Friday, June 12, 2009


I've never been very good at waiting.  Amusement park lines seem pointless to me - the ride is never worth the wait (or course I ride very few rides, but that is another story).  Waiting for a table at a restaurant, getting caught in a traffic jam, and waiting for a slow internet link all drive me crazy.  I can't sit still or stand still, I fidget and pace.  Maybe that's why this move has been so difficult - it has been an exercise in patience.  Since we have moved in there has been a long list of things we are waiting for including but not limited to: a water conditioner (we have rust and sulphur in our well water), long distance, internet, cable, and the second bathroom to be finished.  All of these things seem trivial when you look at the big picture but, like raindrops, they add up to a flood of frustration. Who needs a second bathroom, right?  True, but when you have come from three it is a major adjustment.  We should all be able to live without TV for a short time, if not for good.  But when everything in your life is new and different it is nice to be able to escape into familiar shows, even if it is just House Hunters or a rerun of The Big Bang Theory. And how can we be missing the tragic drama of Jon and Kate Plus Eight? As for the internet, yes, I admit it, I am addicted. Between Facebook, email, several favorite sites, and now my blog, I hate to be without it for more than a few days. As for the other issues, there's always bottled water and cell phones (oh yeah, no cell phone reception at the new house!) So we're in a holding pattern and, you know what, it's not so bad. We spend more time together as a family, and being temporarily cut off from the world has been kind of peaceful, restful for the nervous system. Slowly things are getting done and soon we will be back in the world with schedules and busy days. Maybe waiting isn't so bad. In fact, I have it on the greatest authority that "those who wait for the Lord shall renew their strength, they shall mount up with wings like eagles, they shall run and not be weary, they shall walk and not faint."

Thursday, June 11, 2009


Heartbreak comes in many forms.  For us, it came when I found our 13 year old son curled up on the floor of his empty room in our empty house.  We were doing our last walk through the house before leaving for good, and he locked himself in his room and said he wasn't leaving!  He wouldn't let me hold him, and nothing I said made any difference to him.  As a parent we expect to be able to fix our children's problems, but this was beyond me - a very helpless feeling.  All I could do was tell him that he had a right to feel that way and and sympathize with him - I couldn't change the situation at all.  So we called his father and they had a "man to man" talk - then our son slowly and resolutely walked through every room of the house, around the yard, around the church, and then quietly got into the car.  He grew up a little that day; there was nothing Mom or Dad could do to help him - he had to cope by himself and he did.  Fifteen minutes into the trip he was already joking about his "meltdown", and he has coped with the move amazingly well ever since. We are so proud of him, and we will never forget his despair and how he rose above it.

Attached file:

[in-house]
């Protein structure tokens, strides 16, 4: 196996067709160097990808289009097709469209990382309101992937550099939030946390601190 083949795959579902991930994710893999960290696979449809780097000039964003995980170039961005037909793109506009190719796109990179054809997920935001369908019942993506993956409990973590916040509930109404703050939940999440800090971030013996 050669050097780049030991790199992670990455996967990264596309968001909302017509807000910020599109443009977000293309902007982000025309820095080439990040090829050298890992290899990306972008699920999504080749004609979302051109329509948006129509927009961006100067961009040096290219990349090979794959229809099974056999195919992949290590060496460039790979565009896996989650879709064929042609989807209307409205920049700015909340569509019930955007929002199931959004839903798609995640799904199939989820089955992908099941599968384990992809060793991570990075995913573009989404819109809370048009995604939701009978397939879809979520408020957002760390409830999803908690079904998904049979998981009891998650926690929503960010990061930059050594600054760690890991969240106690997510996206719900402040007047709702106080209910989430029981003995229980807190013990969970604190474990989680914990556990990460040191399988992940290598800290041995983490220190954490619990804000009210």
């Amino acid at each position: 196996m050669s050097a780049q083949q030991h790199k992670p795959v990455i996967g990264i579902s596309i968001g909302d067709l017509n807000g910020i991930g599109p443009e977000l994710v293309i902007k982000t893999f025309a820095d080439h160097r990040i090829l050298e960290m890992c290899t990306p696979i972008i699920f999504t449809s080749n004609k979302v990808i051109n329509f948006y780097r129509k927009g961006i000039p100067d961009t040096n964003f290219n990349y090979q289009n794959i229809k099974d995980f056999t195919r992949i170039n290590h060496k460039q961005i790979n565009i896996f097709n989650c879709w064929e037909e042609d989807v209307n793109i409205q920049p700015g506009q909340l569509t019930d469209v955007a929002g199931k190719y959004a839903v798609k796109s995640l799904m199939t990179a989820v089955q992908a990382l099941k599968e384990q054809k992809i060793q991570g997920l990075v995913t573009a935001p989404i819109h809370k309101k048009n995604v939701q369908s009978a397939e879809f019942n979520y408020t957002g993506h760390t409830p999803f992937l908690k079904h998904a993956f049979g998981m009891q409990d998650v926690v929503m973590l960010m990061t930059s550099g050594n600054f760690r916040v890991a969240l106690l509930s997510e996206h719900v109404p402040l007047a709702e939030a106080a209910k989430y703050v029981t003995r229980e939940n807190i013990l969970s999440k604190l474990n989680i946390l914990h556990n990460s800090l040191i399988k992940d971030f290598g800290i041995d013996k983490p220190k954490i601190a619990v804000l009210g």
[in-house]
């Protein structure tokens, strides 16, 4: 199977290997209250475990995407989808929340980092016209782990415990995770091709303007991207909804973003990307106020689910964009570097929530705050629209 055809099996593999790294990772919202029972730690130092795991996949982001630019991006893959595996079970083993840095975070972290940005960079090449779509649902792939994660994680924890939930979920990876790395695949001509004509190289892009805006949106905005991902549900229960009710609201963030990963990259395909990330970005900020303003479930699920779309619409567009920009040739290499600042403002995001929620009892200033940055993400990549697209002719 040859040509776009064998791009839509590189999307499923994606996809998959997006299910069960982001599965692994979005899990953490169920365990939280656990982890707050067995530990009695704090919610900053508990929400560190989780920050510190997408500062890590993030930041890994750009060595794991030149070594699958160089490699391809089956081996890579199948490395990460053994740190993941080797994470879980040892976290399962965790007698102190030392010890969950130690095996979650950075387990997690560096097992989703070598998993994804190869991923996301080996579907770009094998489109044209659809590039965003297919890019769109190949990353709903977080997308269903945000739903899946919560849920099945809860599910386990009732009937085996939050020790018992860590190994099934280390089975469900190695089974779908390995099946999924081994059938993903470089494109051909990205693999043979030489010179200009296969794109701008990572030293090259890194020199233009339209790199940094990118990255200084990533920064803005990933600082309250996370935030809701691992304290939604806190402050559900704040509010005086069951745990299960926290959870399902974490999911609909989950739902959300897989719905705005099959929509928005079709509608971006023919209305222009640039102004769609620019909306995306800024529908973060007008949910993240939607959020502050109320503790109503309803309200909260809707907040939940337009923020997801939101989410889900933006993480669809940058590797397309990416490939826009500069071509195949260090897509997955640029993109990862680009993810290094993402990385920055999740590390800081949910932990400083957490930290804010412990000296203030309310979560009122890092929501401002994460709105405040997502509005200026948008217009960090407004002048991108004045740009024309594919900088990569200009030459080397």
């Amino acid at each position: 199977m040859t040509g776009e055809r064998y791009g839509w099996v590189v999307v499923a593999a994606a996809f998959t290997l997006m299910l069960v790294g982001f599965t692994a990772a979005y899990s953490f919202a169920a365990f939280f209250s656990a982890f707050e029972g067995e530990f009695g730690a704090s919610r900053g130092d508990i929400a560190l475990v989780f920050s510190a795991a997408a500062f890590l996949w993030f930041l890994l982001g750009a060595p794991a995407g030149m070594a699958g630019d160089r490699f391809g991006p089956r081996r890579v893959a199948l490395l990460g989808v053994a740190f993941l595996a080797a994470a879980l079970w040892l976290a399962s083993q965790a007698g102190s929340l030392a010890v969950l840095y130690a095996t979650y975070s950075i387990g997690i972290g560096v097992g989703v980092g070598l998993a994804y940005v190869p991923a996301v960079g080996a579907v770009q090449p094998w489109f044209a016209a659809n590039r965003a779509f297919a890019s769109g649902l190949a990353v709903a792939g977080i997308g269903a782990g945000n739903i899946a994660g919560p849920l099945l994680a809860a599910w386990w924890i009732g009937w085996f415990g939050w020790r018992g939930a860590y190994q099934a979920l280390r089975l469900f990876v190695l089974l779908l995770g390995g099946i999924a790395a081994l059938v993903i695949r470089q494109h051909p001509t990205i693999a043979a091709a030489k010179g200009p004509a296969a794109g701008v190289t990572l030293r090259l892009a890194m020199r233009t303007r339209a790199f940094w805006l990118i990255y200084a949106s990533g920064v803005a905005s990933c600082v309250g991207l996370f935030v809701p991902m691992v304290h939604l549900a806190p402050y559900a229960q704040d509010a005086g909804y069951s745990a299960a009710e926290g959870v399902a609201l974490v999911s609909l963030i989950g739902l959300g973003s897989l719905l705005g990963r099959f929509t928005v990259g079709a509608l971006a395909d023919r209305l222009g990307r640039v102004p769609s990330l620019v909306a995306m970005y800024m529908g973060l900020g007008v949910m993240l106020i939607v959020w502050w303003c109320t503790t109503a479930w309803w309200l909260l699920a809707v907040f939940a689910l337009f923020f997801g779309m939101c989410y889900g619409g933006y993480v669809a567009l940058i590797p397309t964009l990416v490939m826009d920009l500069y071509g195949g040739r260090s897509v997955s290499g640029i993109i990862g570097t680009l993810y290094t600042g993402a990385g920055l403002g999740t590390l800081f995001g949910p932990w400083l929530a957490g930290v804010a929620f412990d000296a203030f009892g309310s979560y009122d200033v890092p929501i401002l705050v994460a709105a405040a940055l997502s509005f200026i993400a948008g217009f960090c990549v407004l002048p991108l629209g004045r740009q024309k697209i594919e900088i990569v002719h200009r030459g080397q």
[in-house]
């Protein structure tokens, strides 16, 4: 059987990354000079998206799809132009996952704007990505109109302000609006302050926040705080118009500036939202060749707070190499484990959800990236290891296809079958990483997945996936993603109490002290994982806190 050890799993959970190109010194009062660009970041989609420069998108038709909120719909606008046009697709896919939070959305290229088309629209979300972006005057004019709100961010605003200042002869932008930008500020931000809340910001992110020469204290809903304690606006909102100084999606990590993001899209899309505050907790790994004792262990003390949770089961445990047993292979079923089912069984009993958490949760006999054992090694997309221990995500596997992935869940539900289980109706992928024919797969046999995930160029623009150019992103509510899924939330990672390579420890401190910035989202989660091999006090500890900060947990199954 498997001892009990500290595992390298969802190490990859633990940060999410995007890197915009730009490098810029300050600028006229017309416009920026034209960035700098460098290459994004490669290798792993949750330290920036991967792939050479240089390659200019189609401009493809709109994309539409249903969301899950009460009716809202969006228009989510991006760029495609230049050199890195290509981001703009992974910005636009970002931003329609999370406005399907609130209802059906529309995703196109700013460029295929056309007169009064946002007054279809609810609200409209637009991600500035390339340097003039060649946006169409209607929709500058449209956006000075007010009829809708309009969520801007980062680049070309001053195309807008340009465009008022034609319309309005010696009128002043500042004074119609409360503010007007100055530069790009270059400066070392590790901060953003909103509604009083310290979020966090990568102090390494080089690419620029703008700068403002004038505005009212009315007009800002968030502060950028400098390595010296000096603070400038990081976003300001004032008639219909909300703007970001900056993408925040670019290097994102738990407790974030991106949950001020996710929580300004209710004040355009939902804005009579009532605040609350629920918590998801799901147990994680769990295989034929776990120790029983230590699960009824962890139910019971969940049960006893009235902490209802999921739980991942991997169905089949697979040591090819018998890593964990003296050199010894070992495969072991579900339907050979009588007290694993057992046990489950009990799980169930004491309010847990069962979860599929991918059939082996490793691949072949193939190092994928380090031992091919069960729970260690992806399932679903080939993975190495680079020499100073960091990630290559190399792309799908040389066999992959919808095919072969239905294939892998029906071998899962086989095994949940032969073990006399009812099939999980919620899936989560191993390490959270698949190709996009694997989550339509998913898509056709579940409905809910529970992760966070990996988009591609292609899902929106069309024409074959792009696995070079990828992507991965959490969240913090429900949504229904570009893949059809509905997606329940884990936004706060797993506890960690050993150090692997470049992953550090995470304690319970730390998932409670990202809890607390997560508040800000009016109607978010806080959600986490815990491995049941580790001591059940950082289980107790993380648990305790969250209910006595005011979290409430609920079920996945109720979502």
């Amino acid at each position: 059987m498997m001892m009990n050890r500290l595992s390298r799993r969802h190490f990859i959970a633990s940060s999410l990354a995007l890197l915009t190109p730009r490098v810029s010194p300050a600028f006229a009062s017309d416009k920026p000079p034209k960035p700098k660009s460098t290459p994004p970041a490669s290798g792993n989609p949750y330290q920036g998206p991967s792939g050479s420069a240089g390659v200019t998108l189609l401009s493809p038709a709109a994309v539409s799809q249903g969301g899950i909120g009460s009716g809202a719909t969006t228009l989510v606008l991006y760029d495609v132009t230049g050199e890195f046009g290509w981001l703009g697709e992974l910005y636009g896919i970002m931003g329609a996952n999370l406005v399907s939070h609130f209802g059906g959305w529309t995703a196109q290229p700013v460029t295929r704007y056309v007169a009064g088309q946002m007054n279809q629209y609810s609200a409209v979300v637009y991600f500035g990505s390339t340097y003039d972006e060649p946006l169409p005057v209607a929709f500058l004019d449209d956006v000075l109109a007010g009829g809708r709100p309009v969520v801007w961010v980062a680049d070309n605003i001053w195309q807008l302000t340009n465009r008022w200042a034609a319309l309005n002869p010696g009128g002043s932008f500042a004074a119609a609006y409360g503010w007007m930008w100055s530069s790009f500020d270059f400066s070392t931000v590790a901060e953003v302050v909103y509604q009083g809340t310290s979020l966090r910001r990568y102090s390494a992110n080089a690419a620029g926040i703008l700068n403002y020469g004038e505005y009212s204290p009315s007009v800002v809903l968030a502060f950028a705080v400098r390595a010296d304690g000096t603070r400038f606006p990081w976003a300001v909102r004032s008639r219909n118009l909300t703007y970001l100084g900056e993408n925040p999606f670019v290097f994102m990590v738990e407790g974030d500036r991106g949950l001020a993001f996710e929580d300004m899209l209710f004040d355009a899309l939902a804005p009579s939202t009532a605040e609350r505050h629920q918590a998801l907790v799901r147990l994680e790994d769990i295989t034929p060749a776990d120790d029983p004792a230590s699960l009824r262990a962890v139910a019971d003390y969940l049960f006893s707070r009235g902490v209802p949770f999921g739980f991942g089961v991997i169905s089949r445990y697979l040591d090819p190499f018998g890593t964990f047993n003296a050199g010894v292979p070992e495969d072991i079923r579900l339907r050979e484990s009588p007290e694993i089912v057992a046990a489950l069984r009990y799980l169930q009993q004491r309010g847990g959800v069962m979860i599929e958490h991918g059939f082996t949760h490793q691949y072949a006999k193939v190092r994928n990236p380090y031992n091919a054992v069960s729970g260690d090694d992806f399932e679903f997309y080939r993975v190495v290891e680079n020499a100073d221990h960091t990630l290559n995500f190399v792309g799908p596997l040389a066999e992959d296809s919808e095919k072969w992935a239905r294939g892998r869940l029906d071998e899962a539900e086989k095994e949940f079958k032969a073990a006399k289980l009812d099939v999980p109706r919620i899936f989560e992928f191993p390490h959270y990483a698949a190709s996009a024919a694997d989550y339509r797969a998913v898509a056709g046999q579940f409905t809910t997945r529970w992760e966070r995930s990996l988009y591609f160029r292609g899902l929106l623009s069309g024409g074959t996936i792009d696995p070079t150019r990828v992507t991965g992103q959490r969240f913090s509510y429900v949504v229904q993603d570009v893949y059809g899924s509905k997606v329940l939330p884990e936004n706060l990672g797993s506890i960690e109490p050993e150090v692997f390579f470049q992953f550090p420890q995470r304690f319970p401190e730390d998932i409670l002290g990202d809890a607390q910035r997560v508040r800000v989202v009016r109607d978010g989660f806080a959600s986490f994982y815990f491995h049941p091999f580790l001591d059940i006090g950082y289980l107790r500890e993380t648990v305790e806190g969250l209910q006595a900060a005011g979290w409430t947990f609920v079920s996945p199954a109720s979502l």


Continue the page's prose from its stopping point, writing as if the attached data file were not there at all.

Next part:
Monday, June 1, 2009

Music Therapy

"out of the mouths of Babes." Isn't that what they say? Well, my baby is 13, and I'm always getting wisdom from him (or wise guy comments). He's the one who has dreaded the day when we would have to move. As a Methodist pastor's son he knew it was inevidable but hoped it wouldn't happen anyway. We had a good run - 14 years in one place, his whole life so far. When we got the news he was very angry, and started off with "I hate this", "this is stupid", "you can't make me move" etc. But he quickly adjusted to the idea and has had a pretty laid back reaction to the months of chaos and transition, typical of his cheerful, mellow disposition. We didn't realize what was going on in his mind until he told us what song he wanted playing while we drove away for the last time: "Let's See How Far We've Come" by Matchbox 20. An upbeat song with a pretty positive message, we thought, until we listened to it again. So here's what he's really thinking:

I'm waking up at the start of the end of the world,
But its feeling just like every other morning before,